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Flint's Lead Water May Have Caused A Spike In Fetal Deaths

A study found a 58 percent increase in fetal death rates after the city in Michigan switched its water source in 2014.
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Flint's Lead Water May Have Caused A Spike In Fetal Deaths

The lead-poisoned water in Flint, Michigan, may have caused a "horrifyingly large" rise in fetal deaths in the city.

In 2014, Flint switched its water source to the Flint River. Corrosion caused lead from the city's aging water pipelines to seep into the water supply.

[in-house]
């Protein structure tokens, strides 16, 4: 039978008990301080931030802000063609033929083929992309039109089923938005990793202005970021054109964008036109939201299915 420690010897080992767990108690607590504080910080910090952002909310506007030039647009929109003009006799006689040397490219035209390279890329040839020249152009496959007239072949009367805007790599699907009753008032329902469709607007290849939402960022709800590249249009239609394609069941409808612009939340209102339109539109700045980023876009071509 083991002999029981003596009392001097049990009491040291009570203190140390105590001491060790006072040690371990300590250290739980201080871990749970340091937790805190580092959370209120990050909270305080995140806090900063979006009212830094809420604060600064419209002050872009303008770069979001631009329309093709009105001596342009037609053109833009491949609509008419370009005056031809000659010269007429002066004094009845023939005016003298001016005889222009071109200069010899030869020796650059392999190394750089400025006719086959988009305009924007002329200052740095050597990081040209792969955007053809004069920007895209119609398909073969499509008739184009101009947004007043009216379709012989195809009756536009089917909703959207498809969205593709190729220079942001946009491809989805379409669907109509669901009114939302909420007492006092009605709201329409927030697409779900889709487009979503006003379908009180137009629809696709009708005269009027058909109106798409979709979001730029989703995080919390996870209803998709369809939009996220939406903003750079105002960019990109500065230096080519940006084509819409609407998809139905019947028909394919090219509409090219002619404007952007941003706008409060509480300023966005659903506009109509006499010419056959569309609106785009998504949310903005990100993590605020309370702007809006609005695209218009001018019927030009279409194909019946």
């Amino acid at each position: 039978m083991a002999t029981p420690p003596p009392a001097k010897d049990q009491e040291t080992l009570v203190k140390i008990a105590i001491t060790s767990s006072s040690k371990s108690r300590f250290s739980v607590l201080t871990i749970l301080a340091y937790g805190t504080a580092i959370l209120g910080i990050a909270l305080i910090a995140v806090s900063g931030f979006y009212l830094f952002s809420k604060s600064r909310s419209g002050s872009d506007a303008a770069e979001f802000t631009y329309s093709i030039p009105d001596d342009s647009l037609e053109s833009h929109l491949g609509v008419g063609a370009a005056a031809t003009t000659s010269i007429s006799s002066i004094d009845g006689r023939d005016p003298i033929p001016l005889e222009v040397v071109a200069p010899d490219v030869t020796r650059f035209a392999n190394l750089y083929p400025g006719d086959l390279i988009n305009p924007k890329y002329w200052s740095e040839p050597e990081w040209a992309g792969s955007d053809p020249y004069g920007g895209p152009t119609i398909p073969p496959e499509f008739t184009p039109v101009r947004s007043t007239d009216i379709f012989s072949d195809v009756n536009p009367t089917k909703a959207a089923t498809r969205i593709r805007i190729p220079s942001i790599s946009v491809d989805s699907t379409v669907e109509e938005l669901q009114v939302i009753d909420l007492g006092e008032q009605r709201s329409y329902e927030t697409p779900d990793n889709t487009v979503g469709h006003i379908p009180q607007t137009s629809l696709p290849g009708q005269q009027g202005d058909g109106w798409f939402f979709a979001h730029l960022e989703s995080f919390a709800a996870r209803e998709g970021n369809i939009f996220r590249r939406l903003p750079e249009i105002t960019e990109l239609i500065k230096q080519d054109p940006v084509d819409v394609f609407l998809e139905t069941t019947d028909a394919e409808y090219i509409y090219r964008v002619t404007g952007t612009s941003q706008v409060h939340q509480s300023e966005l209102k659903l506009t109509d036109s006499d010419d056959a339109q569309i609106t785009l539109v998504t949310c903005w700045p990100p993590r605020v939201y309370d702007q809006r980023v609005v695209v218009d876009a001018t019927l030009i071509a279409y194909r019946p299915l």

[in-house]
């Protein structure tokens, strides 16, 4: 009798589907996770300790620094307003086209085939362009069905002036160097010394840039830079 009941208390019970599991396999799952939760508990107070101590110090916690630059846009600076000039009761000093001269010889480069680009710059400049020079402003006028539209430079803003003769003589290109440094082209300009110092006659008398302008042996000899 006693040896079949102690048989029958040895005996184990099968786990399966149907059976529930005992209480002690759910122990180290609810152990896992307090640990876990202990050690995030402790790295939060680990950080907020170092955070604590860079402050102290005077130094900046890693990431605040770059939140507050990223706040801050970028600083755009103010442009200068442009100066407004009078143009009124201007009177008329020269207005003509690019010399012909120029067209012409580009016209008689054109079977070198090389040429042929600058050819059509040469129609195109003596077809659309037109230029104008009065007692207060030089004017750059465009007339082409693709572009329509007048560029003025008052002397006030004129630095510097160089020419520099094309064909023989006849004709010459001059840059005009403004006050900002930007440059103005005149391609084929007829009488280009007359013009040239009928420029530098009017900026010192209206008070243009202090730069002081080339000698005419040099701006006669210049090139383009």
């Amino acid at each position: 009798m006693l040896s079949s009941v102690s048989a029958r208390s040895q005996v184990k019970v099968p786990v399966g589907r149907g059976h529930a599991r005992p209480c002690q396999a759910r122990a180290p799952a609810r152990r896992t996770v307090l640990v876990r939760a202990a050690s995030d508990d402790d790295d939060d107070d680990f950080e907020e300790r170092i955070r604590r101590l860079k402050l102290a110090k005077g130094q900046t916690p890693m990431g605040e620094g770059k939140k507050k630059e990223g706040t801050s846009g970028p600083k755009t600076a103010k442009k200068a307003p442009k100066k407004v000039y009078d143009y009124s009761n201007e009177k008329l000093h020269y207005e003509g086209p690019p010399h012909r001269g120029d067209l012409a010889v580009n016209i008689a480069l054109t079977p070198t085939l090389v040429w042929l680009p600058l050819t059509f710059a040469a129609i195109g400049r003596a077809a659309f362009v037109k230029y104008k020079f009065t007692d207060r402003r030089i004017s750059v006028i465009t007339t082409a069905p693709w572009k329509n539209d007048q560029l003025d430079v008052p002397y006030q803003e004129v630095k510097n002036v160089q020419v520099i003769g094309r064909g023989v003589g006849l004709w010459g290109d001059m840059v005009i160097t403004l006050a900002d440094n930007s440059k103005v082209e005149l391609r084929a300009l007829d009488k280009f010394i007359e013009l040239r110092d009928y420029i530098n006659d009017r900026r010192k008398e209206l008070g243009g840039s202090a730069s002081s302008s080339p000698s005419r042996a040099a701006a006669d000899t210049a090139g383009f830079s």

Locals raised concerns about the water quality, but officials claimed there was no reason to worry. The city didn't issue a lead advisory until September 2015.

Now, a study says fetal death rates in Flint increased by 58 percent compared to other Michigan cities after the switch. Fertility rates in Flint also dropped 12 percent.

The study's authors called it a "culling of the least healthy fetuses," and estimate between 198 and 276 more babies would have been born if not for the change in water supply.

What's more, the researchers think their estimates could be low. The results don't include abortions or miscarriages before 20 weeks, and the data only includes deaths reported by hospitals.

The study comes at a time when the Environmental Protection Agency faces major budget cuts. The researchers said they hope it will show the government how important water regulations are to public health.